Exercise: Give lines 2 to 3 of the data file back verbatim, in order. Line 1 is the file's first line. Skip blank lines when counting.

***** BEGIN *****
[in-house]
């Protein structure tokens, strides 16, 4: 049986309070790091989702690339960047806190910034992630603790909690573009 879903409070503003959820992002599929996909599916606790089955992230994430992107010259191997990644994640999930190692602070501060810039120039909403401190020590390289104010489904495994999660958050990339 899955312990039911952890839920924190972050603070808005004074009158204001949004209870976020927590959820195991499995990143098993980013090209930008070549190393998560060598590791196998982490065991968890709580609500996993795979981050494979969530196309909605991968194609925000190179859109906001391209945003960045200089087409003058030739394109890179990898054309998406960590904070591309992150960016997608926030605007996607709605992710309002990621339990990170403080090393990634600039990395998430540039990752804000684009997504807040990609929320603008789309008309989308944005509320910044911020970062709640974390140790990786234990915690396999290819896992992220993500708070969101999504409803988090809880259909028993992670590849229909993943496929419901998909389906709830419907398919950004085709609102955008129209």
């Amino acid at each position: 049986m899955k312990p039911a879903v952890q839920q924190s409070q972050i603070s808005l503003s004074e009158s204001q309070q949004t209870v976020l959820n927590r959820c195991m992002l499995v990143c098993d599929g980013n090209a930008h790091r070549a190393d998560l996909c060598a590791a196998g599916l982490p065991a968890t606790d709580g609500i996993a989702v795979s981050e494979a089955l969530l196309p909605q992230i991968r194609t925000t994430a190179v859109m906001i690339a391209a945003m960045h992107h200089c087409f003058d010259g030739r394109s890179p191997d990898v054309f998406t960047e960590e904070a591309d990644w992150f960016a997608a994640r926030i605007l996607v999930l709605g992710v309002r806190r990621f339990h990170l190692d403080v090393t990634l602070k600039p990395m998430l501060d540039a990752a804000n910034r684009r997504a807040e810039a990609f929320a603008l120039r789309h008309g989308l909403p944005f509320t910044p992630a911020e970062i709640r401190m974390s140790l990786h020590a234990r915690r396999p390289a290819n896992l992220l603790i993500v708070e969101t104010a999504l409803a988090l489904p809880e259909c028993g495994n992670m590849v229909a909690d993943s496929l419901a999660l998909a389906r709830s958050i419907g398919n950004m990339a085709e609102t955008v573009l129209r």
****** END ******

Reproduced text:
């Protein structure tokens, strides 16, 4: 049986309070790091989702690339960047806190910034992630603790909690573009 879903409070503003959820992002599929996909599916606790089955992230994430992107010259191997990644994640999930190692602070501060810039120039909403401190020590390289104010489904495994999660958050990339 899955312990039911952890839920924190972050603070808005004074009158204001949004209870976020927590959820195991499995990143098993980013090209930008070549190393998560060598590791196998982490065991968890709580609500996993795979981050494979969530196309909605991968194609925000190179859109906001391209945003960045200089087409003058030739394109890179990898054309998406960590904070591309992150960016997608926030605007996607709605992710309002990621339990990170403080090393990634600039990395998430540039990752804000684009997504807040990609929320603008789309008309989308944005509320910044911020970062709640974390140790990786234990915690396999290819896992992220993500708070969101999504409803988090809880259909028993992670590849229909993943496929419901998909389906709830419907398919950004085709609102955008129209």
């Amino acid at each position: 049986m899955k312990p039911a879903v952890q839920q924190s409070q972050i603070s808005l503003s004074e009158s204001q309070q949004t209870v976020l959820n927590r959820c195991m992002l499995v990143c098993d599929g980013n090209a930008h790091r070549a190393d998560l996909c060598a590791a196998g599916l982490p065991a968890t606790d709580g609500i996993a989702v795979s981050e494979a089955l969530l196309p909605q992230i991968r194609t925000t994430a190179v859109m906001i690339a391209a945003m960045h992107h200089c087409f003058d010259g030739r394109s890179p191997d990898v054309f998406t960047e960590e904070a591309d990644w992150f960016a997608a994640r926030i605007l996607v999930l709605g992710v309002r806190r990621f339990h990170l190692d403080v090393t990634l602070k600039p990395m998430l501060d540039a990752a804000n910034r684009r997504a807040e810039a990609f929320a603008l120039r789309h008309g989308l909403p944005f509320t910044p992630a911020e970062i709640r401190m974390s140790l990786h020590a234990r915690r396999p390289a290819n896992l992220l603790i993500v708070e969101t104010a999504l409803a988090l489904p809880e259909c028993g495994n992670m590849v229909a909690d993943s496929l419901a999660l998909a389906r709830s958050i419907g398919n950004m990339a085709e609102t955008v573009l129209r």